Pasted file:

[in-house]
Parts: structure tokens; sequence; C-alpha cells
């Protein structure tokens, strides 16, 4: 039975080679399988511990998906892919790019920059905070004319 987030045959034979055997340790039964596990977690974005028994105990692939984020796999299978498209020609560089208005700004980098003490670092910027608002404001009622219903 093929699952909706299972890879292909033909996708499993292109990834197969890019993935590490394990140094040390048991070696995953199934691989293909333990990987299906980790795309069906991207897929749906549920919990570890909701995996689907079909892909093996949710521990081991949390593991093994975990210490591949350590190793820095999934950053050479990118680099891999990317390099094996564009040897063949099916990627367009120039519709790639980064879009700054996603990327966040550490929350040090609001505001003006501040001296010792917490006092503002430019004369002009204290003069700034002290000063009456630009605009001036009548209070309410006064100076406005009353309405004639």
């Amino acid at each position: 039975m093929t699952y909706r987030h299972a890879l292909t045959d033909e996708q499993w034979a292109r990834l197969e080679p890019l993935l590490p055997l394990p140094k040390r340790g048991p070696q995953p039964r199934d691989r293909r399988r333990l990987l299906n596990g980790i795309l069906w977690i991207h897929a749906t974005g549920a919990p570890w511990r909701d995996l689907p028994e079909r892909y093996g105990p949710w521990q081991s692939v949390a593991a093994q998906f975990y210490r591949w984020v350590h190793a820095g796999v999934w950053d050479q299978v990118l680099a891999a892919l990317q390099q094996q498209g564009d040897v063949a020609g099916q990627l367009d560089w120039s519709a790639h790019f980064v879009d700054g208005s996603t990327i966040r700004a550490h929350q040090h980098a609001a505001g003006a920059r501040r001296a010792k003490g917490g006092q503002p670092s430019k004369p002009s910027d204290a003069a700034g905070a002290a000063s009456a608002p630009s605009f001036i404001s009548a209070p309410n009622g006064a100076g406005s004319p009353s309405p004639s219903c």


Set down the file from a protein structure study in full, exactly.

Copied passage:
[in-house]
Parts: structure tokens; sequence; C-alpha cells
């Protein structure tokens, strides 16, 4: 039975080679399988511990998906892919790019920059905070004319 987030045959034979055997340790039964596990977690974005028994105990692939984020796999299978498209020609560089208005700004980098003490670092910027608002404001009622219903 093929699952909706299972890879292909033909996708499993292109990834197969890019993935590490394990140094040390048991070696995953199934691989293909333990990987299906980790795309069906991207897929749906549920919990570890909701995996689907079909892909093996949710521990081991949390593991093994975990210490591949350590190793820095999934950053050479990118680099891999990317390099094996564009040897063949099916990627367009120039519709790639980064879009700054996603990327966040550490929350040090609001505001003006501040001296010792917490006092503002430019004369002009204290003069700034002290000063009456630009605009001036009548209070309410006064100076406005009353309405004639």
């Amino acid at each position: 039975m093929t699952y909706r987030h299972a890879l292909t045959d033909e996708q499993w034979a292109r990834l197969e080679p890019l993935l590490p055997l394990p140094k040390r340790g048991p070696q995953p039964r199934d691989r293909r399988r333990l990987l299906n596990g980790i795309l069906w977690i991207h897929a749906t974005g549920a919990p570890w511990r909701d995996l689907p028994e079909r892909y093996g105990p949710w521990q081991s692939v949390a593991a093994q998906f975990y210490r591949w984020v350590h190793a820095g796999v999934w950053d050479q299978v990118l680099a891999a892919l990317q390099q094996q498209g564009d040897v063949a020609g099916q990627l367009d560089w120039s519709a790639h790019f980064v879009d700054g208005s996603t990327i966040r700004a550490h929350q040090h980098a609001a505001g003006a920059r501040r001296a010792k003490g917490g006092q503002p670092s430019k004369p002009s910027d204290a003069a700034g905070a002290a000063s009456a608002p630009s605009f001036i404001s009548a209070p309410n009622g006064a100076g406005s004319p009353s309405p004639s219903c």